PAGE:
I was running in the Park with my running club tonight, and it occurred to me that being a runner is a unique thing. But it is not unlike other unique things, or states of life. For instance, toddlerhood.
Being a runner is quite a bit like being a toddler. Behold:
1) Like any good toddler, you are fascinated by your feet; find you are paying an inordinate amount of attention to your feet.
2) It somehow becomes socially acceptable to pee in public — not merely necessary, but acceptable. In the same way other parents might give a knowing nod to a parent with a toddler peeing in the park, so too do runners nod at their golden-showering breathren.
3) In the same vein, toilet-training and bowel-control suddenly become unpredictable again when you are a runner. Pooping your pants — this is not a matter of if it will happen to you, more of when it will happen to you. And somehow, this, too is socially acceptable when you are running.
4) You find that every time you go anywhere, you have a bag full of extra crap: wicking clothes; special socks; sippy waterbottles; little packets of nutrition.
5) Much like the laundry of young children, your laundry again must be quarantined…because it is always damp; often sticky; typically covered in unidentifiable substances, some of which may or may not be body fluids.
6) You will have an I don’t want to go on/I can’t do it/Are we there yet tantrum at some point — arguing only with yourself. It may be at Mile 2; it may be at Mile 24. (In running, the severe form of this is called “bonking” or “hitting a wall.” The milder form is what I refer to as a “body tantrum.”)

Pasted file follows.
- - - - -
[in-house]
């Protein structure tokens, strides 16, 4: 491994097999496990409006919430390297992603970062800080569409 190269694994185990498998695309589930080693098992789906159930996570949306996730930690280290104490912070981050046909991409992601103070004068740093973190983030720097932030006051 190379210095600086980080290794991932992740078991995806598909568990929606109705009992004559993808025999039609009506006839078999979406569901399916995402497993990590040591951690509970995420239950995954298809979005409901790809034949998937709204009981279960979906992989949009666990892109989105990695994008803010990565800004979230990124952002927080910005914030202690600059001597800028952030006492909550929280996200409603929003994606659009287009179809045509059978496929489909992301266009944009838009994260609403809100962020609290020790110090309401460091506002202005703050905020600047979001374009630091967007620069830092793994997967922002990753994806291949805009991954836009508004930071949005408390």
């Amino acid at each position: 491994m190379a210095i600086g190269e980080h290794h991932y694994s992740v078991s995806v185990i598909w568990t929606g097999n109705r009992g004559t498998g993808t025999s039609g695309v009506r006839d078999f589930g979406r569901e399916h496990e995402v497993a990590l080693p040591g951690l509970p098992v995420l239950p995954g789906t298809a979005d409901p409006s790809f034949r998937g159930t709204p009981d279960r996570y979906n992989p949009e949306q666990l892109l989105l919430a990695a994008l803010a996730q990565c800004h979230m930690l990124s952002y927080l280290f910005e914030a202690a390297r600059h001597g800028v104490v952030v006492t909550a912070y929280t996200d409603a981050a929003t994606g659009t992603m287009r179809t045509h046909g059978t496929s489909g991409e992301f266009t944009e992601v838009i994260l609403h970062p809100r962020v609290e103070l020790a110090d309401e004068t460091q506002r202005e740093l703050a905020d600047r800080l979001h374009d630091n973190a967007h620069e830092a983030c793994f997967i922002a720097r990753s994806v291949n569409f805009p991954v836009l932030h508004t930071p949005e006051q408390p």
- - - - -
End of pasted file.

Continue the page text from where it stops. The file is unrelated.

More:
7) Training season: 8pm bedtime + 5am wake-up + the frequent desire/need to nap.
8 ) Hunger strikes somewhat unpredictably; you become a tantrummy monster.
9) You are often covered in unexplained boo-boos — scrapes, burns, bruises — as if you were just learning to walk.
10) You lose all sense of modesty and fashion: stripping off fetid clothing at a race finish, desperate to cool down; changing clothes in front of others pre-race; dressing yourself up in ridiculous, puffy get-ups at start-lines in the cold…someone will snap a photo of you and it will look suspiciously like the photo of you half-dressed in a parka, circa 1978 — that one the weekend that Mommy went away and left Daddy in charge of care and feeding of the children.
But as a runner you lace up, and you go out, and do it again — bodyfluids; exhaustion; bad-fashion notwithstanding. Perhaps the reason for this is — and I learned this from watching a friend’s two year old determinedly tear the remnants of her laptop apart bit by bit — toddlers and runners both have an incredible desire to persevere.